Tech Briefs

Evaluation of Aeronautical Design Standard – 33 Using a UH-60A Black Hawk

In 1982, the U.S. Army Aeroflightdynamics Directorate (AFDD), then assigned under the U.S. Army Aviation Systems Command (AVSCOM), began development of a new handling qualities specification for military rotorcraft. This effort resulted in the U.S. Army's initial Aeronautical Design Standard–33 (ADS-33A), “Handling Qualities Requirements for Military Rotorcraft,” published in May 1987. It was initially applied to the RAH-66 Comanche Helicopter program, meaning the handling qualities requirements generally related more to scout and attack classes of rotorcraft. As more data became available and lessons learned emerged from using ADS-33A, refinements were implemented into ADS-33B and ADS-33C).

Posted in: Briefs, Aerospace, Data Acquisition, Instrumentation, Test & Measurement, Transportation
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Circuit Models for Robust, Adaptive Neural Control

This project seeks to reproduce the neural circuits used by the nematode Caenorhabditis elegans for locomotion. Caenorhabditis elegans is a small (~1.2 millimeter) nematode found in rotting fruit in many parts of the world. It feeds on bacteria and is neither parasitic nor pathogenic. Although capable of sexual reproduction, most laboratory strains reproduce primarily as self-fertilizing hermaphrodites, with each adult hermaphrodite producing approximately 300 progeny (Figure 1).

Posted in: Briefs, Aerospace, Physical Sciences, Instrumentation, Test & Measurement
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Pulsed Microwave Plasma Instrumentation for Investigation of Plasma-Tuned Multiphase Combustion

Strategies to control solid rocket propellant regression rate require a robust throttling technique applicable to high performance propellant formulations. Currently, several methods to control and throttle either motors or subscale propellant strands exist, including chamber pressure control (e.g. pintle nozzles or rapid depressurization quench), infrared laser irradiation of the burning surface to increase burning rates, development of inherently unstable combustion chamber geometries (producing either local pressure or velocity perturbations), and electrically sensitive hydroxylammonium nitrate (HAN)-based formulations in which burning rate is controlled by a voltage potential. However, these techniques are limited in that they either can only be used with low flame temperature (low specific impulse) propellants, result in low propulsion system mass fraction (pintle), are only capable of producing a single perturbation, or are formulation specific.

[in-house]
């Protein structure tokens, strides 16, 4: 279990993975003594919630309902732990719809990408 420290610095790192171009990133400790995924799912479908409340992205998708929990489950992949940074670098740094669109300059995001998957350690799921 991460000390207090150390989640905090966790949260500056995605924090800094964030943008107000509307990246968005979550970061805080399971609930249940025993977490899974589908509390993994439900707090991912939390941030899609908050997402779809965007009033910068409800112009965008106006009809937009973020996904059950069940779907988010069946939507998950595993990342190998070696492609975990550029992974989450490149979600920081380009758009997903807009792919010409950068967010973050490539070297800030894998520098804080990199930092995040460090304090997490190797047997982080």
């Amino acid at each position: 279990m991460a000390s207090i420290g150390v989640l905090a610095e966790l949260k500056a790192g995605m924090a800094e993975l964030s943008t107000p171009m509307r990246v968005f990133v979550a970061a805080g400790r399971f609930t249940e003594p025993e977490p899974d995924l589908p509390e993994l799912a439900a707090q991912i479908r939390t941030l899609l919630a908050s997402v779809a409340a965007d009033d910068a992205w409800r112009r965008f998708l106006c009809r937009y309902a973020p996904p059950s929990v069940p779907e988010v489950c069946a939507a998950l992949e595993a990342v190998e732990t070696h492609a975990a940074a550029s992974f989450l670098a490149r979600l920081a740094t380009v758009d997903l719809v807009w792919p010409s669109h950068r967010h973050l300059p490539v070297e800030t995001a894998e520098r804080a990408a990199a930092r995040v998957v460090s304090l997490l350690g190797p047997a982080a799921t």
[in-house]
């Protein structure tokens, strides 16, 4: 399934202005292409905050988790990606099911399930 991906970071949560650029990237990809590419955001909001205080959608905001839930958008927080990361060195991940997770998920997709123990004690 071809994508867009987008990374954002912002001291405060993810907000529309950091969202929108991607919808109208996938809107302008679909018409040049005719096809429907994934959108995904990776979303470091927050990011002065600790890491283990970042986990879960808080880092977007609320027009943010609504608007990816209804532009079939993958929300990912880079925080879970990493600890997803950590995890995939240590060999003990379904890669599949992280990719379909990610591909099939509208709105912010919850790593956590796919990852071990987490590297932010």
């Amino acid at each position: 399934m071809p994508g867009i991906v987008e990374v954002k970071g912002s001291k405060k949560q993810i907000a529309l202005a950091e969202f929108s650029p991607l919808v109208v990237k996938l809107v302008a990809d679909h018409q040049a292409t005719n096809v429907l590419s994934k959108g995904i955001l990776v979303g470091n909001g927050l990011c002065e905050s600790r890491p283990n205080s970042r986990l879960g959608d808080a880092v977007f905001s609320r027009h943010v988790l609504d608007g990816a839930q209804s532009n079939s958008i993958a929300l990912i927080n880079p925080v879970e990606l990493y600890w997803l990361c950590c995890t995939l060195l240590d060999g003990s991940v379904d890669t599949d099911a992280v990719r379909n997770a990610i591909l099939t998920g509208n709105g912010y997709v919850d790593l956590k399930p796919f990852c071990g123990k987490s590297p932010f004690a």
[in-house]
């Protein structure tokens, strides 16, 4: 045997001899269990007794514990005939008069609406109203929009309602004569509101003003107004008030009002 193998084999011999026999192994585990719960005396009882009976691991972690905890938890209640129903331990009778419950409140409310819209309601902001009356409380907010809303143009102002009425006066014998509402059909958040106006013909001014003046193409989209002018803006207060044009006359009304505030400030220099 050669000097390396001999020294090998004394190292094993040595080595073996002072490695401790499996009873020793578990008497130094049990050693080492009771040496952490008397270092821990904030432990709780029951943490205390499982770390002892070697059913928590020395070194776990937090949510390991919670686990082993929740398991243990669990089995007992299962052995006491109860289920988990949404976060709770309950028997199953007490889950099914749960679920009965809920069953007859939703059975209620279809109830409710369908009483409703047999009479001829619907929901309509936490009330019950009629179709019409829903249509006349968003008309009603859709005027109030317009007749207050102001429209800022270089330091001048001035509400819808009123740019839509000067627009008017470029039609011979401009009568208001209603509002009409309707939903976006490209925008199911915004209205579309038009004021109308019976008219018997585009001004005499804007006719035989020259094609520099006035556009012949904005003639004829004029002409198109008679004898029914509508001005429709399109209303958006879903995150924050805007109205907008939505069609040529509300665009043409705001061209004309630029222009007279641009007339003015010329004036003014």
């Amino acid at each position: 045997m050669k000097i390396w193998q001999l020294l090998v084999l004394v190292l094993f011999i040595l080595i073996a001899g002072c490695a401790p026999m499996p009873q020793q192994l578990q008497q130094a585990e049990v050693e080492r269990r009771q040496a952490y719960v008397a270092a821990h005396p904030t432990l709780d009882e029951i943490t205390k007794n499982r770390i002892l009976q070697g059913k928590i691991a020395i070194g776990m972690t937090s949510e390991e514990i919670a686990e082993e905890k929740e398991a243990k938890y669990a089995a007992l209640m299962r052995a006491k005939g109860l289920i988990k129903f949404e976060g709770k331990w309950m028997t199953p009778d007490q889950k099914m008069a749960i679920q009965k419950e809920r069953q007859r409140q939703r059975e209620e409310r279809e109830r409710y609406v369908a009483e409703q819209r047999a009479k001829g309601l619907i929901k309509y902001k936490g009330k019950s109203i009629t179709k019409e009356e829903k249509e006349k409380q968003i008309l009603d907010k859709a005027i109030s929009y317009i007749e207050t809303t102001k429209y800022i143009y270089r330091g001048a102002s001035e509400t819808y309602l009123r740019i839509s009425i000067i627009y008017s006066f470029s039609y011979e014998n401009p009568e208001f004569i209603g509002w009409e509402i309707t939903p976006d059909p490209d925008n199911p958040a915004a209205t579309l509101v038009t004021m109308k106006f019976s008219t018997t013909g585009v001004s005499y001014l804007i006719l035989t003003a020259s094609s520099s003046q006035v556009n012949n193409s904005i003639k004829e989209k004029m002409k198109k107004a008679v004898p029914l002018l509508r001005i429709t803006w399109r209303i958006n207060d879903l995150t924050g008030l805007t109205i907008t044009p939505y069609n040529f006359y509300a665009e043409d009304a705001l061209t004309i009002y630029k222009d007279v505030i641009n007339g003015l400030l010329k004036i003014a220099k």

Posted in: Briefs, Aerospace, RF & Microwave Electronics
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Synthetic Aperture Radar for Helicopter Landing in Degraded Visual Environments

The development of sensors to assist helicopter landing in degraded visual environments (DVEs) is currently an important US Army requirement addressing the Survivability of Future Vertical Lift Platforms program, one of the Army's modernization priorities.

Posted in: Briefs, Aerospace, Data Acquisition, Detectors, Sensors
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Novel Characterization Methods for Anisotropic and Mixed-Conduction Materials

State-of-the-art electronic and optoelectronic devices require electronic materials with specialized properties that cannot be characterized with standard methods, or that must be characterized with extra precision. As a result of this research, the following new materials characterization methods have been developed:

Posted in: Briefs, Aerospace
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Microstructural and Mechanical Characterization of 2-D and 3-D SiC/SiNC Ceramic-Matrix Composites

The purpose of this endeavor was to investigate the effect of 3-D weave architecture on PIP-processed ceramic-matrix composites (CMC). Microstructural studies were performed to document the resulting microstructure and mechanical testing was performed to determine the high-temperature durability of the five different variants of SiC/SiNC CMC investigated.

Posted in: Briefs, Aerospace
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Evaluation of Peel Ply Surface Preparation of Composite Surfaces for Secondary Bonding

Lightweight composite structures offer significant long-term cost-saving opportunities for the U.S. Army as replacements for traditional metal structures. However, high-strength economical bonding processes must be developed to join composites in order for them to be viable replacements. The Army is exploring approaches, also under evaluation in the commercial aerospace industry, to reduce the process steps associated with composite bonding.

Posted in: Briefs, Aerospace
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